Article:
I have met a few land rights activists. They always seem so nutty and extreme. Somehow they think that no one should be able to tell them what they can do with their land. Since all land is connected, as is water, there are some restrictions to their usage. Collective ownership does exist on some level. If I were to pour something into the ground polluting my neighbor's well water, I would expect he'd have something to say about it. If I had a child, I assume I'd feel the same way about the child. I'd expect everyone in my life to help me raise the child in some way or another. Yet most people don't refer to children as being owned. Hillary Clinton popularized the term, "it takes a village to raise a child," in the 1990's when she was the First Lady. Not a new idea. Collective stewardship of children has been around for a long time. I remember when the school shooting happened in Columbine High School, I offensively quipped that "it takes a child to raze a village." I remember it didn't go over very well. "TOO SOON!" The point of this comment was that the village didn't take care of their children and they payed for it. It is not just the parent's job to raise their children but their extended family, neighbors, teachers and church members ... society in general. We look out for each other. We do it for children, our pets and our land.

Collective stewardship of land isn't a new idea either. Not a communistic idea. One of the US founding fathers, Thomas Paine, believed in collective ownership. This is from Agrarian Justice:
"Personal property is the effect of society; and it is as impossible for an individual to acquire personal property without the aid of society, as it is for him to make land originally.

Separate an individual from society, and give him an island or a continent to possess, and he cannot acquire personal property. He cannot be rich. So inseparably are the means connected with the end, in all cases, that where the former do not exist the latter cannot be obtained. All accumulation, therefore, of personal property, beyond what a man's own hands produce, is derived to him by living in society; and he owes on every principle of justice, of gratitude, and of civilization, a part of that accumulation back again to society from whence the whole came."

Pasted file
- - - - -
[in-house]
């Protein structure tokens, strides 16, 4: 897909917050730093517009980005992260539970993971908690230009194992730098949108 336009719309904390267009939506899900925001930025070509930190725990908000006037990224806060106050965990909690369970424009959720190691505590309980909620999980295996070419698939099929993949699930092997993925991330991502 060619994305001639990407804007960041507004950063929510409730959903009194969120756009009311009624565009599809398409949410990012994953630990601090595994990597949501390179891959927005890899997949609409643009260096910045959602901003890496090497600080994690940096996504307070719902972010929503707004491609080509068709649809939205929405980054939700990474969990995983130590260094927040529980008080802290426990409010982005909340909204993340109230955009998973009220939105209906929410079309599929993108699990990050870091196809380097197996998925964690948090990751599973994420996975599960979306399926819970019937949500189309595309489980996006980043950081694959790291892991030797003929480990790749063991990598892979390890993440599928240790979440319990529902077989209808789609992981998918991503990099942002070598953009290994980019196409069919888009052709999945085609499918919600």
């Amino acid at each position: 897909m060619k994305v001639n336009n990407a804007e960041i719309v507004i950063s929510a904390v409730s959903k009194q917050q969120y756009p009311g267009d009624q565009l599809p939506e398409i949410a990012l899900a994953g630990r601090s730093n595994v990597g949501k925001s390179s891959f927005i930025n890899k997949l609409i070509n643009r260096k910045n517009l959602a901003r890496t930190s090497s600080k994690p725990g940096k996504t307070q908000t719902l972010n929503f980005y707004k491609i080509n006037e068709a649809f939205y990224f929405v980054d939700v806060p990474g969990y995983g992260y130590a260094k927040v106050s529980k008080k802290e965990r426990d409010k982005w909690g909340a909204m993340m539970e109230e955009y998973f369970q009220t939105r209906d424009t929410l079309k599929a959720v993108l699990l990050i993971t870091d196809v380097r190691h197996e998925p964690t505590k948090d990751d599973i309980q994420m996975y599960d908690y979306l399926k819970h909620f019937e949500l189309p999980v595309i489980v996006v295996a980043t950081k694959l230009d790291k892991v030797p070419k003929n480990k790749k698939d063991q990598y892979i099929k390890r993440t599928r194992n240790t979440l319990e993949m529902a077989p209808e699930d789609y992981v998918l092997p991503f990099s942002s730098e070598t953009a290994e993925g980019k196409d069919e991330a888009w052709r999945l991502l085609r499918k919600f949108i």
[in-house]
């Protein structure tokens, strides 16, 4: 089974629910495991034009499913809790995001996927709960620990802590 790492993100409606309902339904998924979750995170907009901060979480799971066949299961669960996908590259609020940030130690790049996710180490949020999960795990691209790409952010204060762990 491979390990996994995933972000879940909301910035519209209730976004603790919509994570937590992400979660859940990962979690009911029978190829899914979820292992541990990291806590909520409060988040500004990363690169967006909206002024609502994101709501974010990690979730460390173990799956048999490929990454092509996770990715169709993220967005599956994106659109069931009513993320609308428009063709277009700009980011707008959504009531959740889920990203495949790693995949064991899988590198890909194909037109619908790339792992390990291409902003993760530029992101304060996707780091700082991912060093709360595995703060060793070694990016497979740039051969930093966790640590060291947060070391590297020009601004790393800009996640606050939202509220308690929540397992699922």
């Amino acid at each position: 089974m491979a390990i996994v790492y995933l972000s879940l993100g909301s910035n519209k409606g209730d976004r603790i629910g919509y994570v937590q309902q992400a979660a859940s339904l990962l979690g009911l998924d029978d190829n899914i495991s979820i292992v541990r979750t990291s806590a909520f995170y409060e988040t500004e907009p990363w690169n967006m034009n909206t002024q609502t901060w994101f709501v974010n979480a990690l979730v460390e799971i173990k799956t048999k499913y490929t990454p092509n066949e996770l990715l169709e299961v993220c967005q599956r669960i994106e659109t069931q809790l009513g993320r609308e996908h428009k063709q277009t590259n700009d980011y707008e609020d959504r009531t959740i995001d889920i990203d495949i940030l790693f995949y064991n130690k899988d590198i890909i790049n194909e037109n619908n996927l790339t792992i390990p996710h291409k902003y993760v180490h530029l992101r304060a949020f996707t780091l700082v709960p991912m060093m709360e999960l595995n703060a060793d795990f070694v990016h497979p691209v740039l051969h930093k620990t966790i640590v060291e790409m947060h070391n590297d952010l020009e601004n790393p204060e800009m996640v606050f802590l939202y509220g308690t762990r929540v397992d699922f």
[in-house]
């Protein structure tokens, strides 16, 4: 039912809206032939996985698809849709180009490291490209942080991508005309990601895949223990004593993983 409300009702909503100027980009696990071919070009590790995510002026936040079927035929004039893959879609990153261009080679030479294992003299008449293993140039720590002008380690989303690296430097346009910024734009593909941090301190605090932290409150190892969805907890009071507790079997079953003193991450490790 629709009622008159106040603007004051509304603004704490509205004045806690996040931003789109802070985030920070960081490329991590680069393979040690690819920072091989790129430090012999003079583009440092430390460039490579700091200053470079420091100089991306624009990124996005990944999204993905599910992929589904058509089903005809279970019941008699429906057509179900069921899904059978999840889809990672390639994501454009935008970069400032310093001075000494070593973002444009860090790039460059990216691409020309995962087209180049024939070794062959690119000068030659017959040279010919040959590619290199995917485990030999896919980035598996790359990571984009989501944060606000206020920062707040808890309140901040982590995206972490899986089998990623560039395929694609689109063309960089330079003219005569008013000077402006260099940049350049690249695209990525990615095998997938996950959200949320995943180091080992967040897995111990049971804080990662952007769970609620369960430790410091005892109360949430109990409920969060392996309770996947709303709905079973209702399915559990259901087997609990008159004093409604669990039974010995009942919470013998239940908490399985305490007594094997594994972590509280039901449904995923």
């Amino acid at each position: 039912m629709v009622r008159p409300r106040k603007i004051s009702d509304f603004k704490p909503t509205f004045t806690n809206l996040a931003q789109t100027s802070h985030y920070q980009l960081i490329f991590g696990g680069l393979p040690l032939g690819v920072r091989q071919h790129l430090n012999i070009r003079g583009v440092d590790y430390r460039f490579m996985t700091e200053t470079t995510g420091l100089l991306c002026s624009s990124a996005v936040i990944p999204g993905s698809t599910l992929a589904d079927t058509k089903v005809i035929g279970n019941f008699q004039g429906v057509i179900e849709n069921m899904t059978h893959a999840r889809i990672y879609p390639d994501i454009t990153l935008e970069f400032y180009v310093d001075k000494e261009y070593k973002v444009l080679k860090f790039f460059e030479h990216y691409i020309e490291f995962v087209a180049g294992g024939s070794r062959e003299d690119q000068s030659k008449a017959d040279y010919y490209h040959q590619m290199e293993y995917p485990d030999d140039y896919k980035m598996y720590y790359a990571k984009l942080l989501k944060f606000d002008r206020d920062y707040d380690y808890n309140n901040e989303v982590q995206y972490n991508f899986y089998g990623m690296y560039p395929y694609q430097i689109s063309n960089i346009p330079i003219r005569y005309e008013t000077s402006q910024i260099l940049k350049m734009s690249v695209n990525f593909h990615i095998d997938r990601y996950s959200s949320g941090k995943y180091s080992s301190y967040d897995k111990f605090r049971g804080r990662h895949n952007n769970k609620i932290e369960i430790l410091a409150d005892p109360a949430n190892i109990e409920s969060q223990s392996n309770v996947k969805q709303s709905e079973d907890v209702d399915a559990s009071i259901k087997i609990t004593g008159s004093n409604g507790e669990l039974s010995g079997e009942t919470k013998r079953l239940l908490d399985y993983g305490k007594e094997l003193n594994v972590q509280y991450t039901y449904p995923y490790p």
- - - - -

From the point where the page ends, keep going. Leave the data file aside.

That's right.  "You didn't build that."  This is, of course, is our most liberal founding father. You don't hear him quoted on Fox News much. He supported a huge tax on land to fund such things as care for the elderly and the disabled. He also supported a stipend to be paid to every citizen when they turned 21 to help them get a start. To him land was "the common property of the human race." My feeling almost seems opposite to his. I don't think the land belongs to everyone, but no one. The deer who poop in my yard own my land. I'm just the douche that steps on it in the Spring.  Other owners: the owl I see in the old sugar maple, the blue jays and chickadees that come to my feeder, and critters the burrow in my lawn. Their families have been here longer than mine or any other human. They own this land, not me.

Here is a short video I made of one of my trees over a years (thanks to the iMovie and Everyday apps to used to make this):

1 comment:

Olga said...

I had heard (actually as part of the ferry tour spiel when we took students on a field trip to Fort Ticonderoga some years ago and then something similar on VPR more recently) that there were trees nearly as large as some of the California trees in VT. They stood in the way of progress, I suppose, and were all cut down.
Since my house sits on an old corn field, the only trees are along Brown's Trace. They are all suffering from effects of road salt and will have a shortened lifespan, I am sure.